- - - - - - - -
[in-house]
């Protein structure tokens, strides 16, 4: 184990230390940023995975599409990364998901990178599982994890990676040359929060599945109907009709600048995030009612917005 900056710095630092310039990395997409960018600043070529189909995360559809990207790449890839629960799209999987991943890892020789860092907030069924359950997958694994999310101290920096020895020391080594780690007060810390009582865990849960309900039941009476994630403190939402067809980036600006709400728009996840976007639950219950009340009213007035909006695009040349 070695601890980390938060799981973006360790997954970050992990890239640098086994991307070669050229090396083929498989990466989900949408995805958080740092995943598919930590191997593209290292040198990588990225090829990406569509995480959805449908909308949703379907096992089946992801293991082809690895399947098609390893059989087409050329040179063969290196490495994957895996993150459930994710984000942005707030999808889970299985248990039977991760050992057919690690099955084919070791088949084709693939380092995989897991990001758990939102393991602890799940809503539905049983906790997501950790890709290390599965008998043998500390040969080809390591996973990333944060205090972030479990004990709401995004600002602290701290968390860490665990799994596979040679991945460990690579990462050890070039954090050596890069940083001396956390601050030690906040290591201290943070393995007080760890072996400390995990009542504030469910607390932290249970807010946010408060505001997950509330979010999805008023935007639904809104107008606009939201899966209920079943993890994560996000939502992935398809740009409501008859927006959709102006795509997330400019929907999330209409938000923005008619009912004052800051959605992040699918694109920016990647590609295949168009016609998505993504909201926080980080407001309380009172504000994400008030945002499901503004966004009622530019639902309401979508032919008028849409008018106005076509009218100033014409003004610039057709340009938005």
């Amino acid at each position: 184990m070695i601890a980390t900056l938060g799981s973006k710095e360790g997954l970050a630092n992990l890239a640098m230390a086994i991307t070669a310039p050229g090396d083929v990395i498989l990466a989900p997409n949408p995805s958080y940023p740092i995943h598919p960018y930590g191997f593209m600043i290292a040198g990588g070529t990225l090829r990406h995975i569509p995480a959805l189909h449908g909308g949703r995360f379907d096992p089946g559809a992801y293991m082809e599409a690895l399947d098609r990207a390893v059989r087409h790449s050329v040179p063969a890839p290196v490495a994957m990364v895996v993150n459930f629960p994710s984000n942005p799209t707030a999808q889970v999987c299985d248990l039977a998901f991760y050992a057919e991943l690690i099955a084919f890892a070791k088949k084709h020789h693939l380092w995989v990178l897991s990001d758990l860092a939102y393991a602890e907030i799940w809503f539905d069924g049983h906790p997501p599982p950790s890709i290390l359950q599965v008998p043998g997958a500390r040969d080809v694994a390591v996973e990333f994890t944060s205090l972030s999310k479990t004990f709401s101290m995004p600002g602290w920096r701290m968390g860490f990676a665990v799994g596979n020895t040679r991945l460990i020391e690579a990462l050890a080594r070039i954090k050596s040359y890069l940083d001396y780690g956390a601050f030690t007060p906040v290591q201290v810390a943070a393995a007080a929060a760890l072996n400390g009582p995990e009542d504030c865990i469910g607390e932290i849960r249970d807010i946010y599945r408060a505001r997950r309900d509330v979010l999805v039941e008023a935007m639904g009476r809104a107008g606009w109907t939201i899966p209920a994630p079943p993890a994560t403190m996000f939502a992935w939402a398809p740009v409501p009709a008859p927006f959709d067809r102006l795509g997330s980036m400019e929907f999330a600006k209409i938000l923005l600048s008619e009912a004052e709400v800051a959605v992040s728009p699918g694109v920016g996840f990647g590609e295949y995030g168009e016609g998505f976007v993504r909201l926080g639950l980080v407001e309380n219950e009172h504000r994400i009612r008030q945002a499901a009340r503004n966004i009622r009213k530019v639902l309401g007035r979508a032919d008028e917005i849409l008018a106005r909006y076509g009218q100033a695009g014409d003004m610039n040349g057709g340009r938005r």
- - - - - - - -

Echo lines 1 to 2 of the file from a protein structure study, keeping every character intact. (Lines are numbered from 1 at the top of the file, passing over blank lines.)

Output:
[in-house]
């Protein structure tokens, strides 16, 4: 184990230390940023995975599409990364998901990178599982994890990676040359929060599945109907009709600048995030009612917005 900056710095630092310039990395997409960018600043070529189909995360559809990207790449890839629960799209999987991943890892020789860092907030069924359950997958694994999310101290920096020895020391080594780690007060810390009582865990849960309900039941009476994630403190939402067809980036600006709400728009996840976007639950219950009340009213007035909006695009040349 070695601890980390938060799981973006360790997954970050992990890239640098086994991307070669050229090396083929498989990466989900949408995805958080740092995943598919930590191997593209290292040198990588990225090829990406569509995480959805449908909308949703379907096992089946992801293991082809690895399947098609390893059989087409050329040179063969290196490495994957895996993150459930994710984000942005707030999808889970299985248990039977991760050992057919690690099955084919070791088949084709693939380092995989897991990001758990939102393991602890799940809503539905049983906790997501950790890709290390599965008998043998500390040969080809390591996973990333944060205090972030479990004990709401995004600002602290701290968390860490665990799994596979040679991945460990690579990462050890070039954090050596890069940083001396956390601050030690906040290591201290943070393995007080760890072996400390995990009542504030469910607390932290249970807010946010408060505001997950509330979010999805008023935007639904809104107008606009939201899966209920079943993890994560996000939502992935398809740009409501008859927006959709102006795509997330400019929907999330209409938000923005008619009912004052800051959605992040699918694109920016990647590609295949168009016609998505993504909201926080980080407001309380009172504000994400008030945002499901503004966004009622530019639902309401979508032919008028849409008018106005076509009218100033014409003004610039057709340009938005």